This feature, however, is not common in patients diagnosed with Alport in adulthood, according to the study, “Negative Staining for COL4A5 Correlates With Worse Prognosis and More Severe Ultrastructural Alterations in Males With Alport Syndrome.”
Staining kidney tissue with antibody-bound dyes for the various collagen proteins in the kidney is a method used to support the diagnosis of Alport syndrome. But even though Alport is caused by mutations in one of three COL4A genes, there is little insight into how the loss of the proteins relate to the structural kidney damage — and hence disease progression.
To find out, the research team recruited 25 male patients with an Alport diagnosis based on clinical findings and a family history of blood in the urine. At the time of kidney biopsy, 36 percent of the patients were children, with the remaining 64 percent being adults, with an average age of 29.
Results, published in the journal Kidney International Reports, demonstrated that 40 percent of the patients had a loss of COL4A5 protein. The patterns of loss differed between the patients, with some having lost the protein throughout the kidney and some with reductions in certain structures.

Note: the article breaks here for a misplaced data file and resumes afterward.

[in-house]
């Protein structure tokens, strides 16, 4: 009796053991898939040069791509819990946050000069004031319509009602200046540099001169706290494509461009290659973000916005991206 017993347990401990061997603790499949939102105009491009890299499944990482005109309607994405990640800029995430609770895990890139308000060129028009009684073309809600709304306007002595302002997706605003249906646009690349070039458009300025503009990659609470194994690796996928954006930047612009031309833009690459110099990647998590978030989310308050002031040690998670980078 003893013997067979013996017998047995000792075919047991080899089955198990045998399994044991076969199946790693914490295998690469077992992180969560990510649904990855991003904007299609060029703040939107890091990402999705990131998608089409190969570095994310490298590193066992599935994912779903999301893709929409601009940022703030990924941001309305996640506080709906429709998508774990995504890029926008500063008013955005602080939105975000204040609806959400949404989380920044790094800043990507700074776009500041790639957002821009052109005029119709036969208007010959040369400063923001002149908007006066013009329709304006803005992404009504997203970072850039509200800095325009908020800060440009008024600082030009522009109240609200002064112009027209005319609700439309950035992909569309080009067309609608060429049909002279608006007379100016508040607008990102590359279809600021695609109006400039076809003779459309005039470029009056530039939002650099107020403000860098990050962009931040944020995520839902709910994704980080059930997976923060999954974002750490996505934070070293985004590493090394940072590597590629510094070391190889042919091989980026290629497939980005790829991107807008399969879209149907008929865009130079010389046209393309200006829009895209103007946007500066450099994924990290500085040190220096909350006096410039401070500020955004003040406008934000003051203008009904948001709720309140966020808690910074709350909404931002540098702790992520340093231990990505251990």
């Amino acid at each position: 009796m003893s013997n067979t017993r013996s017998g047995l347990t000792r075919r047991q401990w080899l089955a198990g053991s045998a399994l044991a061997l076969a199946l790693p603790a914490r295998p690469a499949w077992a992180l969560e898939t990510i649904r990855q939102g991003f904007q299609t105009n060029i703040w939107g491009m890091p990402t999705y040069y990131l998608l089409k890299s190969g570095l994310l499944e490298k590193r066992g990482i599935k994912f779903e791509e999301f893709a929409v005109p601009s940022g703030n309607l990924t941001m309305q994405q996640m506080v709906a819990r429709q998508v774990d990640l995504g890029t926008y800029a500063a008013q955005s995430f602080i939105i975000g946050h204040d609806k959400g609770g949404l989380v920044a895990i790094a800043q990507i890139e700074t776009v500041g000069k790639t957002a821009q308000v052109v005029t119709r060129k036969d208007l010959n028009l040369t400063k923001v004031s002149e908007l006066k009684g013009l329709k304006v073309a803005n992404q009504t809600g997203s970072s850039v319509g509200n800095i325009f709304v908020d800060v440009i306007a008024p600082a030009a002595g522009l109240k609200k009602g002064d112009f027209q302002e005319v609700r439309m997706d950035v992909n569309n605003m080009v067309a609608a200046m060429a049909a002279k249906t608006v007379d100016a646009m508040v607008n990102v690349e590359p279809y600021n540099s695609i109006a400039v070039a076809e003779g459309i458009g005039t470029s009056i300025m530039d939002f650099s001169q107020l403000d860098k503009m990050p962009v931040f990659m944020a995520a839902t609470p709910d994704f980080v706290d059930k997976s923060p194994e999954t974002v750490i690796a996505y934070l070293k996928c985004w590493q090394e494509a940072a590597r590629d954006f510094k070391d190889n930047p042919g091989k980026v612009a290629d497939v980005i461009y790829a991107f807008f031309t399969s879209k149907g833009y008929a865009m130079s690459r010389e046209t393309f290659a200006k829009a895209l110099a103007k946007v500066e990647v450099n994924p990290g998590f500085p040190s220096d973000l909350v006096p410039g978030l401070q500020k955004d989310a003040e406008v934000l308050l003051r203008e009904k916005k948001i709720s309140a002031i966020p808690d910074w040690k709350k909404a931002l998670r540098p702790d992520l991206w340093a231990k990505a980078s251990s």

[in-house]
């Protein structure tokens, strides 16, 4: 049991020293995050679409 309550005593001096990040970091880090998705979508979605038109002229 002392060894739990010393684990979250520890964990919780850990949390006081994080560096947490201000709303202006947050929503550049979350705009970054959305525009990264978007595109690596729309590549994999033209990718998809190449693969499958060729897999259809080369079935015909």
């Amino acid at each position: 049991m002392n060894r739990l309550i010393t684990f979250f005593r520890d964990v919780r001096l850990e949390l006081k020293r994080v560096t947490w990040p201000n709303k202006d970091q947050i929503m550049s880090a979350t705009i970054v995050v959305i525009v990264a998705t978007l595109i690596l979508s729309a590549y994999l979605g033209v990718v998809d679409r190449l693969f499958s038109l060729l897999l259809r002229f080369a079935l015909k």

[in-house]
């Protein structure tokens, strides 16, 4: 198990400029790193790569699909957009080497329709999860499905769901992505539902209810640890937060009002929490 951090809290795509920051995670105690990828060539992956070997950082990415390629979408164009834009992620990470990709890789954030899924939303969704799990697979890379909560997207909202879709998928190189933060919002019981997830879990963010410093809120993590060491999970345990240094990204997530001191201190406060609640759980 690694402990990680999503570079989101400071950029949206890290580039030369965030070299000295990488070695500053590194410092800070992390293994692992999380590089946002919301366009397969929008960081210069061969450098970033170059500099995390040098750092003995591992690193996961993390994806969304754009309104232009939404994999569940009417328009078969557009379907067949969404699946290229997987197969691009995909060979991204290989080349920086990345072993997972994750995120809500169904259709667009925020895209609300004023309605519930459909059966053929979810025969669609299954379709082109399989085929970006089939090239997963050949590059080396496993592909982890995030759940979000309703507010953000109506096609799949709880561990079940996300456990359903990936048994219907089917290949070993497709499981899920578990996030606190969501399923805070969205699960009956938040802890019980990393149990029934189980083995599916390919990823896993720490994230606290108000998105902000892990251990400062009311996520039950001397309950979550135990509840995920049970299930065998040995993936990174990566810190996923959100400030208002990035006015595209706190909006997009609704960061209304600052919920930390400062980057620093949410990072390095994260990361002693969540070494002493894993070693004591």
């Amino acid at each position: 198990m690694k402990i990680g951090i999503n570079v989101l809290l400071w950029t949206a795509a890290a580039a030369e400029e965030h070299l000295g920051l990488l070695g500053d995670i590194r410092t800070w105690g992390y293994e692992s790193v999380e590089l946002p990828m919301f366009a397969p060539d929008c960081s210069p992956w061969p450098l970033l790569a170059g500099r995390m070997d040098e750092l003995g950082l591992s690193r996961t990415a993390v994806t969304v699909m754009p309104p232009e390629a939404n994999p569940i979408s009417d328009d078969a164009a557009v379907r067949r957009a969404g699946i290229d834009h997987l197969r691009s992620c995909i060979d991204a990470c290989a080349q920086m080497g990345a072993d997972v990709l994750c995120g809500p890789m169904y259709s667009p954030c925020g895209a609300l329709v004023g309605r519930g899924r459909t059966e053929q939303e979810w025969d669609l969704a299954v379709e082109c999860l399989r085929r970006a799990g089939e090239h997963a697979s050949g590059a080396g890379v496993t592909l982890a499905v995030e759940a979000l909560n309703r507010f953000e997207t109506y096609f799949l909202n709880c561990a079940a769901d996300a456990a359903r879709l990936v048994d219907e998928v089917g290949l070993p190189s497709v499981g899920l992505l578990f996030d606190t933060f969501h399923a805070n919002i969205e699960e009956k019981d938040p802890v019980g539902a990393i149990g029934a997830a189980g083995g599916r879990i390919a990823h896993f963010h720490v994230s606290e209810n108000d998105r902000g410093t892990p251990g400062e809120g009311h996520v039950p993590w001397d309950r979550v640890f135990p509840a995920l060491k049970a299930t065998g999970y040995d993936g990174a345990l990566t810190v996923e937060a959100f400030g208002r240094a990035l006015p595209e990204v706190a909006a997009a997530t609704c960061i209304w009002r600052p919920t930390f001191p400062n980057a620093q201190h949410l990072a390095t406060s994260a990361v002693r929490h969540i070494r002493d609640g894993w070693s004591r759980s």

Interestingly, this loss was detected in 89 percent of children, but only 13 percent of the adults included in the study.
Patients with loss of COL4A5 protein had worse structural damage at the kidney basement membrane compared to those who had normal levels of the protein. They were also younger at the time of the tissue sampling, indicating that a loss of COL4A5 is linked to a more severe disease.
This idea was supported by analyses that showed that a loss of COL4A5 predicted the development of proteinuria — the inability of the kidneys to prevent blood proteins to enter the urine. Such a loss also predicted the progression to stage 2 or worse kidney disease.
This would indicate that patients with a larger loss of COL4A5 have a more severe underlying mutation, which negatively impacts the disease progression.